“The Pew studies, the Gallup studies … all of which show time and time again that Catholics actually pretty much agree on abortion, and they think that abortion should be legal,” Hoeting said.
Hoeting is a Catholic abortion doula based in Washington D.C. She also serves as a writer and managing editor for Catholics for Choice, an international nonprofit that promotes access to abortion within the context of Catholicism.
They often hold demonstrations such as one that countered the 2022 March for Life at the Basilica of the National Shrine of Immaculate Conception in the nation’s capital – the largest Roman Catholic church in the country.
“When we projected on the bell tower, we projected facts. We projected things like one in four abortion patients is Catholic,” Hoeting said.
That’s according to 2014 data from the Guttmacher Institute – a reproductive health research and policy nonprofit. And the Pew Research Center found that in 2019, 68% of Catholic adults in the U.S. did not want to see Roe v. Wade overturned. When the U.S. Supreme Court overturned the landmark case a year ago, President Joe Biden, who’s Catholic, said the ruling was an “extreme ideology” and “tragic mistake.”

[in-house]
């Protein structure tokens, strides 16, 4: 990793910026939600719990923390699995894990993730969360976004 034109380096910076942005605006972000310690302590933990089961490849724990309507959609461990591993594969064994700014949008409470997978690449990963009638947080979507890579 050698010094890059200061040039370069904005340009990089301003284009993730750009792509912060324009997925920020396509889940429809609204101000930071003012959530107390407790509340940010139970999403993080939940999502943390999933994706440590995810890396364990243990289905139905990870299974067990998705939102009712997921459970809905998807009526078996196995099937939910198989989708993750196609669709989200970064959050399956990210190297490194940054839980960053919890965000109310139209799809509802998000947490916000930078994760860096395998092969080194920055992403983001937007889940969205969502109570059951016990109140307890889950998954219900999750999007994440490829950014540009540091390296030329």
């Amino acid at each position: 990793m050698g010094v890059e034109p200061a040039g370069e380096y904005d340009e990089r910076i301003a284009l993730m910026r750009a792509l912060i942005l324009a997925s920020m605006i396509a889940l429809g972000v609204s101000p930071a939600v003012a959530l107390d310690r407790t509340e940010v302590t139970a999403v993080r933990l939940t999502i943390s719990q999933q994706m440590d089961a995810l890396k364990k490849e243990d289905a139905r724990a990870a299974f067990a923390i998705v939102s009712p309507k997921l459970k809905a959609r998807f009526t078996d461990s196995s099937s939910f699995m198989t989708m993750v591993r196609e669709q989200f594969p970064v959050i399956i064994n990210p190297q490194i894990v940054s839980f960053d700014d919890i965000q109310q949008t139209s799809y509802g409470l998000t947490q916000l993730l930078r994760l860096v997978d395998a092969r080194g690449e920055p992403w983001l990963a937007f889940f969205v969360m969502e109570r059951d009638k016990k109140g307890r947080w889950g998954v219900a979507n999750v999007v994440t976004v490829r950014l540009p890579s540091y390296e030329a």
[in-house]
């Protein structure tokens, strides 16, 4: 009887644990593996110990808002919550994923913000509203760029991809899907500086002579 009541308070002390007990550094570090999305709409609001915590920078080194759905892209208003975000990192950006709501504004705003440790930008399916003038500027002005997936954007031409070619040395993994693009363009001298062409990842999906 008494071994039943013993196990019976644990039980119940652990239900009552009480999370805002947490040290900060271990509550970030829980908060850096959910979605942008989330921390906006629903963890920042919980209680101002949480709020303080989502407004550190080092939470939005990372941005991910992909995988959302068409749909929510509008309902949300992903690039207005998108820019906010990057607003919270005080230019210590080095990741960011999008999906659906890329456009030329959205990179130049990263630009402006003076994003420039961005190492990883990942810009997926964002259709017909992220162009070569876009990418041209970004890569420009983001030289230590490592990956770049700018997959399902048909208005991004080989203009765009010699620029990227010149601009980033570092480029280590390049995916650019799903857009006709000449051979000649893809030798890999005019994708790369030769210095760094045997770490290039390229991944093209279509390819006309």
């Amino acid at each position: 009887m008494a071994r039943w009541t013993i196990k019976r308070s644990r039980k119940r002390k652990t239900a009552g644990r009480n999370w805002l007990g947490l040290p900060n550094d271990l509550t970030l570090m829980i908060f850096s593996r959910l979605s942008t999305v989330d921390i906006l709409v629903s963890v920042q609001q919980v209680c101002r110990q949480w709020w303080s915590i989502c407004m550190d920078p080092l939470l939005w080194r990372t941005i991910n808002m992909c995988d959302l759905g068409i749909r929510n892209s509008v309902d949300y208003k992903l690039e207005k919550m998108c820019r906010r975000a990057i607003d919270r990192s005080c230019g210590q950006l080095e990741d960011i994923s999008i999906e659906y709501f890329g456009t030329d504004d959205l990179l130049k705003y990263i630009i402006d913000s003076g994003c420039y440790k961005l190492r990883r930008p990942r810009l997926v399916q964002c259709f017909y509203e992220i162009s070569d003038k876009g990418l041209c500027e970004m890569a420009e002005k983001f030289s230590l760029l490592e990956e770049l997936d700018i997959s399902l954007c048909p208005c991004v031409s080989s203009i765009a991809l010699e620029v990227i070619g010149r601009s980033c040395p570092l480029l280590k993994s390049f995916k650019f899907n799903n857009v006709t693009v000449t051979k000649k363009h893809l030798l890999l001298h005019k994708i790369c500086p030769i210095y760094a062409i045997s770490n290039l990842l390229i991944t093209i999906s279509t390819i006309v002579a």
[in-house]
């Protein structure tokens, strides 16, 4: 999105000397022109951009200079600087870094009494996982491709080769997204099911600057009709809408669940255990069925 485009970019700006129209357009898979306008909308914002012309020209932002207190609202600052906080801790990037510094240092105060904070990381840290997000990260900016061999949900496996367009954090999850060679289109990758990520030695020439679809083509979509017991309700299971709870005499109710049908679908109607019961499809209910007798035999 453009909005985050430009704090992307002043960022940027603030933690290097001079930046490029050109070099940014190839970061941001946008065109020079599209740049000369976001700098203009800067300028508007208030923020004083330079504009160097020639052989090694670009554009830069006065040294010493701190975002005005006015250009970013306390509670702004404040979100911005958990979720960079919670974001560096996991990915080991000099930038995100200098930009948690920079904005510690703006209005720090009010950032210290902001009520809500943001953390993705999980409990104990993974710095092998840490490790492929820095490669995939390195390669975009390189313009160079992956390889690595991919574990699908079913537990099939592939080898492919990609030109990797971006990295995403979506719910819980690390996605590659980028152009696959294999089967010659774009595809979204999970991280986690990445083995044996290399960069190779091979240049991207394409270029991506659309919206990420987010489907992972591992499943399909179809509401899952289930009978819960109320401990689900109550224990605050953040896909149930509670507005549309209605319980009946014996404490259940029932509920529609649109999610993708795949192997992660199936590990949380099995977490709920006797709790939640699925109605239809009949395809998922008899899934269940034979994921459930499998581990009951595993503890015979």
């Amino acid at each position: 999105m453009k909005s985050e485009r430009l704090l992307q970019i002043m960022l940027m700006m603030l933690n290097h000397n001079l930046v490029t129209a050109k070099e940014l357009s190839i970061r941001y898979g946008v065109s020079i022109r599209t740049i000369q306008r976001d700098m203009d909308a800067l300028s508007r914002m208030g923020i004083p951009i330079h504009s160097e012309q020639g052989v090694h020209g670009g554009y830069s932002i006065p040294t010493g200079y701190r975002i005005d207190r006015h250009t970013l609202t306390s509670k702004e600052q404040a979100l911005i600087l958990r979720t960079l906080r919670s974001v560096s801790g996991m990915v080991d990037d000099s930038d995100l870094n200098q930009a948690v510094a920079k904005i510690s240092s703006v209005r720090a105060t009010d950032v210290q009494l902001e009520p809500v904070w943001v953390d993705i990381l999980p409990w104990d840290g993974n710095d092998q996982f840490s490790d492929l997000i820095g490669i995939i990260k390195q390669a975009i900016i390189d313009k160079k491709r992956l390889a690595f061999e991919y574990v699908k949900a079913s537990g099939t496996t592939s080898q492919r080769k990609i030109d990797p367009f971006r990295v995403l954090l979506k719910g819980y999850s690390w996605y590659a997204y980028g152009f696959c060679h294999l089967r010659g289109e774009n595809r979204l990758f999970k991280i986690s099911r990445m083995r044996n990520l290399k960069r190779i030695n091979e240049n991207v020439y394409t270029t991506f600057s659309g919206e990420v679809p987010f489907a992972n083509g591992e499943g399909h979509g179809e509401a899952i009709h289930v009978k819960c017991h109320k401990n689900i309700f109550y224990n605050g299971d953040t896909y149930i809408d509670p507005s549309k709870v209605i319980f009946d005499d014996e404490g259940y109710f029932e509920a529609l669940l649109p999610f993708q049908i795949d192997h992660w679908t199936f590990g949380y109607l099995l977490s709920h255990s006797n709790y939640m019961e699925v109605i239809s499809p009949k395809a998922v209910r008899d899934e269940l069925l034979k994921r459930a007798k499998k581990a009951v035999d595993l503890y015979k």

Hoeting said the belief that abortion is sin comes from the exclusively-male leadership.
“When we’re talking about a group of the bishops, which are ostensibly celibate men, they don’t have wives, they don’t have daughters,” Hoeting said. “They are in this sort of isolated state, where they don’t always realize that everybody is touched by abortion.”
The U.S. Conference of Catholic Bishops has repeatedly rejected Catholics for Choice as a Catholic organization.
Hoeting said the bishops’ messaging has left many of her Catholic doula clients to feel isolated. When she shares with them that she is also Catholic, many of them are brought to tears.
“Just to give someone a hand to hold, I think is some of the most powerful work that we do,” Hoeting said.
Likins experiences that reaction as well.
She will often pray with her Christian patients, and guide them through the process by asking questions like: “Is there a manifestation of this situation where God actually agrees with your decision to have an abortion and sees you as a person who is hurting and in need of kind care, compassion, saving?”
The same kind of care and compassion she was given more than a decade ago at the abortion clinic. Likins said that day shifted the way she interacted with clients.
“I saw so many different people who all just needed an abortion,” Likins said. “And they weren’t incompetent. They were loving, and they were mostly already mothers. And this is such an intentional decision that they’re making about their life.”
In the year since Roe fell, Likins said she’s also seen a shift among some of the more fundamentally religious doulas who would refuse to help patients seeking abortion care.
“Now almost all of the birth workers I’ve interacted with very proudly and openly express their political views about abortion,” Likins said. “But also their fundamental belief that it’s a part of a spectrum of health care that they help people navigate.”
No matter what faith they follow.
Mawa Iqbal covers Illinois state government and politics for WBEZ. Follow her @mawa_iqbal.